UK ranked as the top investment destination in Europe by M&A Attractiveness Index Score

Despite Brexit headwinds, research from Bayes Business School shows that the UK remains an attractive investment proposition

The United Kingdom remains the top target in Europe for inbound and domestic investment, according to the latest M&A Attractiveness Index Score published by the Mergers and Acquisitions Research Centre (MARC) at Bayes Business School (formerly Cass).

Now in its second decade, the latest annual ranking compared deal activity and attractiveness to investors in 148 countries worldwide, and the UK also placed second in the world just behind the US and ahead of Singapore.

Produced by Dr Naaguesh Appadu, Senior Research Fellow at Bayes, the report also provides additional analysis into the opportunities and challenges facing countries, including the clear emergence of environmental, social and governance (ESG) considerations from investors when completing a deal and the importance of strong national infrastructure.

Key findings from the report include:

  • The United Kingdom has risen one place year-on-year to 2nd globally behind the United States (1st) and ahead of Singapore (3rd). As a result, the UK remains the most attractive European country for inbound and domestic investment for a second consecutive year.
  • Canada (4th), South Korea (5th), Germany (6th), France (7th), Netherlands (8th), Norway (9th) and Spain (10th) make up the rest of the top 10.
  • Within the top 50, Italy (up 12 places to 21st) improved the most over the year, followed closely by Brazil and Bulgaria (up 11 places to 39th and 49th, respectively) and then Japan and Mexico (up eight places to 11th and 50th, respectively). The United Arab Emirates also moved up five places to 19th.
  • Improvements over the five-year period show Malaysia and Greece leading the pack with a gain of 13 places each followed by Japan (up 10 places to 11th) and Sweden (up nine places to 17th). The countries that have lost the most ground in the top 50 over the five-year period are Mexico (down 14 places to 50th), Israel (down 13 places to 32nd) and, not surprisingly, Russia (down 11 places to 47th).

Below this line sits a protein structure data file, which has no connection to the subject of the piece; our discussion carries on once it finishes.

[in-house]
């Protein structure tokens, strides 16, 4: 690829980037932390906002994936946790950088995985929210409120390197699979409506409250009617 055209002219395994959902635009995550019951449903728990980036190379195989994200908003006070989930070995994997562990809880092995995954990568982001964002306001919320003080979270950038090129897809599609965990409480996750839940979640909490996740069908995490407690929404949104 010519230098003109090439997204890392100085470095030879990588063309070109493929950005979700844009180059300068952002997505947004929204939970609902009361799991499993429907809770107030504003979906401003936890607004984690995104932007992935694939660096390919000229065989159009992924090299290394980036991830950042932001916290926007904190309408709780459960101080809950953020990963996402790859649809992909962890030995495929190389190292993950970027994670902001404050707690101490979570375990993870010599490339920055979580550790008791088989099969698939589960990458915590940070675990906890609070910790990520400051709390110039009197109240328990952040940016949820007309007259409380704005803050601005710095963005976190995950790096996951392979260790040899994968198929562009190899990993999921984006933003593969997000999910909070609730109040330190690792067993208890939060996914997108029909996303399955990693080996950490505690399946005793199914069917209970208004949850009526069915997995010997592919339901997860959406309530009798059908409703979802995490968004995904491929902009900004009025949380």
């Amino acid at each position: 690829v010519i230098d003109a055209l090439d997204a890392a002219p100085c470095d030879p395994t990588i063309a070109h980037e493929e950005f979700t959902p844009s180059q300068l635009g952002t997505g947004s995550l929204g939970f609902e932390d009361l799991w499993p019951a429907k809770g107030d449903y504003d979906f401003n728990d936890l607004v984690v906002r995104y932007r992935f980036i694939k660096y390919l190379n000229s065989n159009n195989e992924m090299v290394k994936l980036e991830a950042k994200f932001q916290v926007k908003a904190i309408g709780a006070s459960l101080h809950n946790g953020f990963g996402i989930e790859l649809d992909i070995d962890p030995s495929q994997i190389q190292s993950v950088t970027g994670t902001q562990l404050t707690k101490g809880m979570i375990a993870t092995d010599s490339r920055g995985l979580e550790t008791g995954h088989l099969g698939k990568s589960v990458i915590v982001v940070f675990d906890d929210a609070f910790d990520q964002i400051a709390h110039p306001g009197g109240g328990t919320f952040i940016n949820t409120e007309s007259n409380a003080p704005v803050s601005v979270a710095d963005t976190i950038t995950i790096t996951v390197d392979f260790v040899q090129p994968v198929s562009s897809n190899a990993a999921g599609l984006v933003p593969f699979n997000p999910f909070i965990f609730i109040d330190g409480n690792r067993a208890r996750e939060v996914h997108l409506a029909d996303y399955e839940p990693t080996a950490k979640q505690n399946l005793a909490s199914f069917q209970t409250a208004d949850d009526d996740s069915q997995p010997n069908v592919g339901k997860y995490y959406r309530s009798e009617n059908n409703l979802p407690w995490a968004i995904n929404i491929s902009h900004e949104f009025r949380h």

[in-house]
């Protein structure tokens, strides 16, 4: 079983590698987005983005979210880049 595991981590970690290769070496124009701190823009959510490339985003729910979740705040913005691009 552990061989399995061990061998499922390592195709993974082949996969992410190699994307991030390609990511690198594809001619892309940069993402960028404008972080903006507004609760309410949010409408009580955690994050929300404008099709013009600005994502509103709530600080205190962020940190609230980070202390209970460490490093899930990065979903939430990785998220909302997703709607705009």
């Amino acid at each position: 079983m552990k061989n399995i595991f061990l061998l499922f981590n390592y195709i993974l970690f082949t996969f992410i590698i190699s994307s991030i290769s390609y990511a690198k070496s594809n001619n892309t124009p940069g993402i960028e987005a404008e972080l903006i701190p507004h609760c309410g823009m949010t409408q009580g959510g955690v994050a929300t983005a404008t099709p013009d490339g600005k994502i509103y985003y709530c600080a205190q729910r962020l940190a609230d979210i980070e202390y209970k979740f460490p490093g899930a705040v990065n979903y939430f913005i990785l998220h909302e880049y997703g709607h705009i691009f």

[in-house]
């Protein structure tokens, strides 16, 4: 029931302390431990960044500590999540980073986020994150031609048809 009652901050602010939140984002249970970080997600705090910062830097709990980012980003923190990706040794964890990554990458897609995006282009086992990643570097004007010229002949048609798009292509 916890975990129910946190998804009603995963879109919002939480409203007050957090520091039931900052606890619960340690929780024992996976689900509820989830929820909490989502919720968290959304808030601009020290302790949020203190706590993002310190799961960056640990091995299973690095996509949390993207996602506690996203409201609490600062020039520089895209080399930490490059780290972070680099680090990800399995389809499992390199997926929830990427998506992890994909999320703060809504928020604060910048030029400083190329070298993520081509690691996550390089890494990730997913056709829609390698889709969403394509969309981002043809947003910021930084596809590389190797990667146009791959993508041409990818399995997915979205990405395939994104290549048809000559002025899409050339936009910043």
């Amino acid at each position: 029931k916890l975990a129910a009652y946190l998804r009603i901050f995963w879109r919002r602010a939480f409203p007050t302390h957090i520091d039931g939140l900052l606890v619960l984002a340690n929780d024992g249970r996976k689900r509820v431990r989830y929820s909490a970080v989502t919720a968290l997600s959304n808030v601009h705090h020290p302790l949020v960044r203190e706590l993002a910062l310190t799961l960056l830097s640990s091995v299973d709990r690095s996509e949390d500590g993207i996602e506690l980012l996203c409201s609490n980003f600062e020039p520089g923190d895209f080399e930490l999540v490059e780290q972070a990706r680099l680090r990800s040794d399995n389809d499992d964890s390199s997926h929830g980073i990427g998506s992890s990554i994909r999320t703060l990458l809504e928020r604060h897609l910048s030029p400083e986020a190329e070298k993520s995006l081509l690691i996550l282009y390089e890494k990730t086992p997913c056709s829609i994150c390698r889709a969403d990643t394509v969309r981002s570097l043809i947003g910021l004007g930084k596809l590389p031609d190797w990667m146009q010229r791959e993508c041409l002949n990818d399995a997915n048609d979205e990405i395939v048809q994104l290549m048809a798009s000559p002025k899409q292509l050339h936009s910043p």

• ESG is seen as the leading market opportunity for Canada (4th) and Norway (9th), while regulatory and political aspects are the key factors for both Singapore (3rd) and Netherlands (8th). For South Korea (5th), technology is the key factor group that has kept it in the top five.
  • Notably, the leading market challenges for six of the top ten countries are of a socio-economic nature largely due to the impact of the pandemic.

Dr Appadu said:

“The M&A Attractiveness Index Score examines where investment activity is most heavily focused, and predicts regional trends. Since our first report in 2009, we have evolved and improved the methodology to create greater accuracy in line with changing market forces across the globe.

“The rise in protectionism around the world and the invasion of Ukraine by Russia have all led to economic instability in developed markets. However, these events have also encouraged the rapid growth of domestic and inter-regional M&A activity in many countries within these markets, along with cross-border deals between developed and emerging countries.

“Our latest report shows that the UK is leading the European region, as it is ranked second in the global country list followed by Germany, France, Netherlands, Norway and Spain in sixth, seventh, eighth, ninth and tenth positions, respectively. For Asian countries, Singapore leads the region in third position of the global index followed by South Korea in fifth.

“For the UK, it is notable that it has retained this position for a second year despite the issues associated with Brexit.”


The Index is designed to evaluate the capacity of a given country to attract and sustain M&A activity. It is a weighted average composite of 21 indicators that aggregate into six factor groups: Regulatory and Political, Economic and Financial, Technological, Socio-economic, Infrastructure and Assets, and Environmental, Social and Governance. In order to reach the final score for each country, 75 per cent is weighted to the index with the remaining 25 per cent weighted by that year’s domestic and in-bound cross-border M&A activity.

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